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Comment to the United States on Gene-Edited Crops

Seikatsu Club Consumers' Co-operative Union has submitted a public comment to the United States Department of Agriculture concerning the new regulatory framework for genome-edited crops proposed by the United States

In June, the United States Department of Agriculture proposed a new regulatory framework for genetically engineered (GE) crops and solicited public comments up to August 5.

The newly proposed rules would exempt many genome-edited crops from the GE crop safety screening. Further, genome-edited crop developers would have the option to make a self-determination as to whether their genetically engineered (GE) crop plant will be exempted from the regulations or not. There are concerns that if the new regulatory framework is implemented, the Japanese government and consumers would be unaware that genome-edited crops produced in the United States had entered the Japanese market. 

On August 5, Seikatsu Club Consumers' Co-operative Union (Headquarters: Shinjuku Ward, Tokyo; member co-operatives: 33 consumers’ co-operatives and one consumers’ co-operative union; total membership: roughly 40,000) submitted a comment to the United States Department of Agriculture demanding safety screening for genome-edited crops, information disclosure to the export market, and appropriate measures to ensure that notification to the Japanese government is implemented without fail. The submitted comment is as follows.


Seikatsu Club Consumers' Co-operative Union (SCCCU) is a consumers' co-operative in Japan with a membership of 400,000 households and annual sales of 90 billion yen (approximately 900 million dollars). At the annual general meeting (AGM) in 2018, SCCCU articulated four issues regarding genome-editing (food safety, biodiversity, seed monopoly, and regulatory restrictions) and expressed our concerns about commercialization. Then, in June in 2019, a special resolution titled "We Express Our Concern Regarding Commercial Distribution of Genome-Edited Food and Will Push Forward with Countermeasures Together with Consumers" was adopted by the AGM.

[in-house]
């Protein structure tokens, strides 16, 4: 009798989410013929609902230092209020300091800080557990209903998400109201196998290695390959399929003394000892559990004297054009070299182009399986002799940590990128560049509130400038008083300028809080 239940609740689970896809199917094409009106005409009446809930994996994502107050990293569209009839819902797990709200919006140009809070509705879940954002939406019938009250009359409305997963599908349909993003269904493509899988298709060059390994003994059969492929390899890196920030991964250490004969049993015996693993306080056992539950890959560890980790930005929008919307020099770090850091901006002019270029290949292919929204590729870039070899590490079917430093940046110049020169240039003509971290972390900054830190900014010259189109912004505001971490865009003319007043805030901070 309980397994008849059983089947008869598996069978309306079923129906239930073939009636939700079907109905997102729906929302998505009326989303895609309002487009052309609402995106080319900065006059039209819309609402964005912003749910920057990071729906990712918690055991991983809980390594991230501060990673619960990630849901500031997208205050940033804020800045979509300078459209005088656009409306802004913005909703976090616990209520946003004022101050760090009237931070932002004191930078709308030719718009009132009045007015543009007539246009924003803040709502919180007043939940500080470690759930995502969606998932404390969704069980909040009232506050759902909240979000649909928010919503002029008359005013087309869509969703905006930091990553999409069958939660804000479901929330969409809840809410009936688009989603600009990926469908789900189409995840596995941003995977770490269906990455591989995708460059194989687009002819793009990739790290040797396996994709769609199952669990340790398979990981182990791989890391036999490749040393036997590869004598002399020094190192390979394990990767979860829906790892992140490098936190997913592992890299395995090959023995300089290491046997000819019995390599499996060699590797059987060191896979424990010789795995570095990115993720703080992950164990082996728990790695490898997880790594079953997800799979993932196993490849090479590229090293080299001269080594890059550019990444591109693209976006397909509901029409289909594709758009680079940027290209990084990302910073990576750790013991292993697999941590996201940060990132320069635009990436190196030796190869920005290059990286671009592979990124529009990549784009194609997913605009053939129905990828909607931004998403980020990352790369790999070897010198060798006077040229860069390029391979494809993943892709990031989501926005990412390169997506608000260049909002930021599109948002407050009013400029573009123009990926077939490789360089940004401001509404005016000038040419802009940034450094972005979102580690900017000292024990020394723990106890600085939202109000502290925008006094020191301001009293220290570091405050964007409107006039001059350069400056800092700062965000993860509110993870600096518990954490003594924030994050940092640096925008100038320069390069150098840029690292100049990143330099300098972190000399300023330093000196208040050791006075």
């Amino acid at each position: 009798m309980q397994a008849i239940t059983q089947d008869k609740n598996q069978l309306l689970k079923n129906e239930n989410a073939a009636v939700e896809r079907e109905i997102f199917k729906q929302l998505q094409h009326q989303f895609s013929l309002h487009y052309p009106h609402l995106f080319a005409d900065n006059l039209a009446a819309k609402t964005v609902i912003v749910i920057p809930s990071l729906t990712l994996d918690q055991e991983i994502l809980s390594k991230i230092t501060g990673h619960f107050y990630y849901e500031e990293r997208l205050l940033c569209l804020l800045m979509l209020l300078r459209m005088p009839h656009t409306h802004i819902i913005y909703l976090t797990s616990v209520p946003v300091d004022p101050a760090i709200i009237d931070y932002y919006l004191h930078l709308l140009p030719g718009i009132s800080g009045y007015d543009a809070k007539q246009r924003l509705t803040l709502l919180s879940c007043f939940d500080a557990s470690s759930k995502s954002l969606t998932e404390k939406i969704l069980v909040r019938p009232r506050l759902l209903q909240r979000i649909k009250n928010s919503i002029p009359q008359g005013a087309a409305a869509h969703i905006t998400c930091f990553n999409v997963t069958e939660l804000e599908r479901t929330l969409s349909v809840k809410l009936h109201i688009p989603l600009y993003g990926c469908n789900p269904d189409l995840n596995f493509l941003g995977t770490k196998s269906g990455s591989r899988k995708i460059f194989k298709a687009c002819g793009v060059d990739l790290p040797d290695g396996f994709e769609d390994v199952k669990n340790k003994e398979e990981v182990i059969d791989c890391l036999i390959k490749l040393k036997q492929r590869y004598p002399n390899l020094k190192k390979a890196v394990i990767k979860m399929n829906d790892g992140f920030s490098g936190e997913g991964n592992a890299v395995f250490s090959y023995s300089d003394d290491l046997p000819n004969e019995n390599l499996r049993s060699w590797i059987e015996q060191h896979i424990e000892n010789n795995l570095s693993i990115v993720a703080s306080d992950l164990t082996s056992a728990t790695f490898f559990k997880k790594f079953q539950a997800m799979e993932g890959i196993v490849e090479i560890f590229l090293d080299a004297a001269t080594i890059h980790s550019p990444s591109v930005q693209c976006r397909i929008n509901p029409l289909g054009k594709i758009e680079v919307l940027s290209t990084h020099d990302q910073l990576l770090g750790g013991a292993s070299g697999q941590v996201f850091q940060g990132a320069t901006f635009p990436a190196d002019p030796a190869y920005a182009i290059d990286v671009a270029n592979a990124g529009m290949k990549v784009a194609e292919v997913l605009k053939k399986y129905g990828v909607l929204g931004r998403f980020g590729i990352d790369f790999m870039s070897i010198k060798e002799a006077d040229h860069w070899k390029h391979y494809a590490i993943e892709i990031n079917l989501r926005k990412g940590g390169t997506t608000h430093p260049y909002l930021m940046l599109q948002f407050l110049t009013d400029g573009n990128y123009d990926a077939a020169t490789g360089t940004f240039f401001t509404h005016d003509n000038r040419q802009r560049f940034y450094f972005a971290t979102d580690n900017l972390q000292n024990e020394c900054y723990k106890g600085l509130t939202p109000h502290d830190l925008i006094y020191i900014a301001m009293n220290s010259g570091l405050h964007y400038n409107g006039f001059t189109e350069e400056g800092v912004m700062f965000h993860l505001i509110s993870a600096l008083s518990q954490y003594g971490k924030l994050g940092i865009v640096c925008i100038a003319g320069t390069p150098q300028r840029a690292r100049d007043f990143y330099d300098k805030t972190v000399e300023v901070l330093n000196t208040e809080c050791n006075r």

As a food importing country, Japan depends heavily on food produced in the United States. We are concerned that the proposed new regulatory framework would undermine Japanese consumers' confidence in food imported from the United States in general. In this context, we submit our comments on the proposed regulatory framework below.
 
1) Decisions should be made by USDA, instead of allowing developers make self-determinations.
Based on the proposed new regulatory framework, developers have the option to make a self-determination as to whether their genetically engineered (GE) crop plant will be exempted from the regulations or not. The decisions should be made only after assessments by regulators. We urge USDA to assess each crop plant and make decisions as a responsible regulatory authority, instead of relying on developers to regulate their own GE plants.
 
2) Information disclosure for the export market about any kind of GE crops, including genome-edited crops, should be implemented.
Based on the current proposal, developers have no duty to report to USDA on crop plants if the developers determine that the plants are exempted from the regulations. This would allow many genome-edited crop plants to enter the market without even the knowledge of USDA. Mandatory reporting of any GE crop plants including genome-edited plants to USDA before commercialization should be implemented. In addition, the information on those plants should be made public on the USDA website. Only such information disclosure would ensure the consumer confidence that would enable Japanese consumers to purchase food from the United States based on both trust and the consumers' right to choose.
 
3) USDA should take appropriate measures to inform the Japanese government of GE crops before developers and other operators in the United States export such crops to the Japanese market.
Japan's Ministry of Health, Labour and Welfare asks developers of genome-edited products to submit information on such products before commercialization. The Ministry clearly says that it will also request developers in other countries to do likewise through embassies and industry groups. Japan is one of the biggest importers of agricultural products from the United States. USDA should take appropriate measures to ensure developers and other operators in the United States provide information about their crops to the Japanese government before they are exported to the Japanese market.
Published on August 22, 2019

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